• sigrid28 says:

      The promotion of Armageddon is indeed a factor, as I just learned from my son, a millennial. His generation is very worried about the environment: they face a life-not-as-we-know-it, justifiably, with dread. They are also very well informed, and most will not be susceptible to the anti-science campaign on the far right. They may be inclined to become one issue voters, for the ticket that proposes effective measures that have a scientific basis. I think many millennials can see Republican obstructionism for what it is, especially within their age group, which includes the majority now serving in the military–individuals who would not enlist if they perceived government as total chaos. Latinos, Hispanics, Blacks, and other minorities are tuned into social grapevines that will not countenance Republican lies or vote liars into office. Women, likewise, who have a stake in the future, might just think, “Chaos? What else is new with men running things.” I think many will dismiss Republican candidates as long as misogyny is part of the Republican platform. So these potential Democratic voters are all for electing a party that will propose solving problems, and reject the party of “the sky is falling,” or as Dickens’s called its nineteenth-century British equivalent, “the party of how not to do it.” Republicans will be left with the 2% and the percentage of low information voters who have not yet understood that they have been duped by leaders in the party with which they identify.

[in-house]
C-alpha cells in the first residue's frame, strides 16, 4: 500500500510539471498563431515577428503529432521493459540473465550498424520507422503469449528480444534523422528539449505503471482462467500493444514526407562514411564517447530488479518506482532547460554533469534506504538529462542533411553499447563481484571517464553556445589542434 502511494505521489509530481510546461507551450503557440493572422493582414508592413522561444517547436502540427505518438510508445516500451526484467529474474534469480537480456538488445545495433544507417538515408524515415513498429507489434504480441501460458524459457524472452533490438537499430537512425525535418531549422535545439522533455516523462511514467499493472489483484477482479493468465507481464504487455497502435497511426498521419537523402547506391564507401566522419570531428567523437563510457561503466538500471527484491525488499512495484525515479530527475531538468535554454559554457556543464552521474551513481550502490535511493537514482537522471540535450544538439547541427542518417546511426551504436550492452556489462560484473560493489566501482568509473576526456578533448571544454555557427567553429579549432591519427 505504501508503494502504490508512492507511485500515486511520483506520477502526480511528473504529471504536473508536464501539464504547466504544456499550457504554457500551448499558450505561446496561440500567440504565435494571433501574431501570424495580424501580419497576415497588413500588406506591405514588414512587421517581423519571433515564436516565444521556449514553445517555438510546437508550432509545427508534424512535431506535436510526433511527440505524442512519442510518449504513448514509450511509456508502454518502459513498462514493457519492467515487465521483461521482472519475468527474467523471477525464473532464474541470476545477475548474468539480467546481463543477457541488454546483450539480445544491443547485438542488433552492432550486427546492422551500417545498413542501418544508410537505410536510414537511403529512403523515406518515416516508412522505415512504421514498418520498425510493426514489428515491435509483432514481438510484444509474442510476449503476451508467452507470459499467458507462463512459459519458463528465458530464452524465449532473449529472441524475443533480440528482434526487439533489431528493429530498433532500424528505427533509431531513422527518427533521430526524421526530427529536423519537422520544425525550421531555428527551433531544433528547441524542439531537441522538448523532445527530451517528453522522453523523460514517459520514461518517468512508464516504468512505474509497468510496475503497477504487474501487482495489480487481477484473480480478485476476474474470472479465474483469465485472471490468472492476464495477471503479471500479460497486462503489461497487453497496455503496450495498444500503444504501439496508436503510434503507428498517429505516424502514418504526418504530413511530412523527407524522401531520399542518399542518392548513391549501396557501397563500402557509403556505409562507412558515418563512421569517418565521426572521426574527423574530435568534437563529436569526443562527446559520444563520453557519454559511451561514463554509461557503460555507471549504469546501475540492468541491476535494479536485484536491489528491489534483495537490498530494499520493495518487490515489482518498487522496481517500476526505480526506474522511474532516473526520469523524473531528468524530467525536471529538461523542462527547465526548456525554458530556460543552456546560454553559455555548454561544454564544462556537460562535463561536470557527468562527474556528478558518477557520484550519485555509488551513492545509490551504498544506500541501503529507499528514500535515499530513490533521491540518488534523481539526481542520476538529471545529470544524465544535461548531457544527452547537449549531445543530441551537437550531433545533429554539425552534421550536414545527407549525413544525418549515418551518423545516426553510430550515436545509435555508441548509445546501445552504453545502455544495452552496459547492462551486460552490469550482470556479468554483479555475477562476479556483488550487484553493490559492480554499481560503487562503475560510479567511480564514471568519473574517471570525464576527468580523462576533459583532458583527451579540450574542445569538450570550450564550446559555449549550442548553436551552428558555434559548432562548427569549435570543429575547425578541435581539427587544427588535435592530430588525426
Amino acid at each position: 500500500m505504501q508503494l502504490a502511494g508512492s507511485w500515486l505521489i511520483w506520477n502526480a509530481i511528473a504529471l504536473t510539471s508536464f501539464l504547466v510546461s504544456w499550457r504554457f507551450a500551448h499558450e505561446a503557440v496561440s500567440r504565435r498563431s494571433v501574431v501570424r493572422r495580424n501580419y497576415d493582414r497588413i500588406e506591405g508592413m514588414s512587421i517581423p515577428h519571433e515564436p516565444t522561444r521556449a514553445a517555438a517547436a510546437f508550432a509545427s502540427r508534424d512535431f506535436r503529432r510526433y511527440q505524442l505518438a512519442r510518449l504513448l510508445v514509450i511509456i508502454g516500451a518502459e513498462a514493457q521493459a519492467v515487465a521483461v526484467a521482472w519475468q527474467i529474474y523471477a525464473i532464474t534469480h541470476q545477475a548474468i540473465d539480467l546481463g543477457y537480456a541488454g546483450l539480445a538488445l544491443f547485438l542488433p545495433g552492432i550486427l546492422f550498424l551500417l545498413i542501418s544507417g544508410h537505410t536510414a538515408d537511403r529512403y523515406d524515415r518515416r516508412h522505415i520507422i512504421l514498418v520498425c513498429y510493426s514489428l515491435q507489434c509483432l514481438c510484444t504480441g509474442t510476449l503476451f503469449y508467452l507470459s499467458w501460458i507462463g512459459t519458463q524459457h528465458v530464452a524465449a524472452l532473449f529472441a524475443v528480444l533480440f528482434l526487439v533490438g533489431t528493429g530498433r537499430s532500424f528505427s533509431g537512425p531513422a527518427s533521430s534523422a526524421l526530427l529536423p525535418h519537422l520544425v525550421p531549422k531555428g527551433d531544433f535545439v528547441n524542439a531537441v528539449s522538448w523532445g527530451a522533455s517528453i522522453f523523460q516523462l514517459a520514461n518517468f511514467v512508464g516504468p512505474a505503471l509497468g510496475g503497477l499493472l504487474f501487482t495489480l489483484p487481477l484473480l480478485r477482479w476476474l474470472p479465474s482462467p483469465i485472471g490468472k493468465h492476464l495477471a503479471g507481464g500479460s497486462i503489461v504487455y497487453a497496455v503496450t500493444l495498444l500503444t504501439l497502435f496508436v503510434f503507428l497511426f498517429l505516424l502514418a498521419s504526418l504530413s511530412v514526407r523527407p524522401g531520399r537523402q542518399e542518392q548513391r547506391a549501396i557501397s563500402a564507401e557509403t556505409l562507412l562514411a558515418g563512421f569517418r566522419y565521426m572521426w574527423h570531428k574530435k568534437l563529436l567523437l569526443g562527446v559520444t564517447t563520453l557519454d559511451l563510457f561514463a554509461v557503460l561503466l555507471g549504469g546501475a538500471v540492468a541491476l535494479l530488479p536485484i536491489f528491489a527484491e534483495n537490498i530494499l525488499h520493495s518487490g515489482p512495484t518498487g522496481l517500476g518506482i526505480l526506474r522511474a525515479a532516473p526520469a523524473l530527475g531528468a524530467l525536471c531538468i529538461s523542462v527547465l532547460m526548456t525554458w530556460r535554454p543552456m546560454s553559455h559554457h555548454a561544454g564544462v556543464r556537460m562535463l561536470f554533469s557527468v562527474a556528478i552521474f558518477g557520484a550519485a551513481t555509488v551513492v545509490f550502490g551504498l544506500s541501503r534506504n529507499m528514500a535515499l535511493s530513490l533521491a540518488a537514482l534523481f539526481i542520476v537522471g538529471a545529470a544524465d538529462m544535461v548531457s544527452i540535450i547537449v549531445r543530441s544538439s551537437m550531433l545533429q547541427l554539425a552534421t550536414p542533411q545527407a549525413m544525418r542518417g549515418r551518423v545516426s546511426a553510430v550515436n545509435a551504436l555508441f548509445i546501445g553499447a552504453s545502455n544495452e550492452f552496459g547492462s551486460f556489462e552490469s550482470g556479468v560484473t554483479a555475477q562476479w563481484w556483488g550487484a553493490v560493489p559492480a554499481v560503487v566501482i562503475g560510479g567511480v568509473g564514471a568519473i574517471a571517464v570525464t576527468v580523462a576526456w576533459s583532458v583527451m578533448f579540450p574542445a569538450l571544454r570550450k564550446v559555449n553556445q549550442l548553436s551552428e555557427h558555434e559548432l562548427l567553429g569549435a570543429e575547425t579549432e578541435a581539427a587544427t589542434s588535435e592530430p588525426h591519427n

4. ScottM1 says:

    WOW! What a shocker, a left leaning polling group that questioned more Dem’s than Republicans and Independents to create a poll so they could make up a news story!

    Since KY in a Right leaning state, why not conduct a poll that reflects the electorate?

    Dishonest liberals –

    • d3clark says:

      We all know that the right-leaning polls are extremely accurate. Just ask President RMoney.

    • Howard15 says:

      The only poll that matters is the one on election day. You are right – Mitch has nothing to worry about. You just keep thinking that.

    • DurdyDawg says:

      Your right.. Two wrongs don’t make a right, so why don’t you become a better example and cease the right wing fascist polls as well.. We know they’re also filled with political feces.. I don’t ever pay heed to polls because the only one’s that count aren’t polls but the realities after elections.

  5. docb says:

    His opponent must be a woman..and SoS is good…He bludgeons his opponents when male and is a nasty piece of work who hasn’t a clue how to deal with a strong attractive and well educated woman.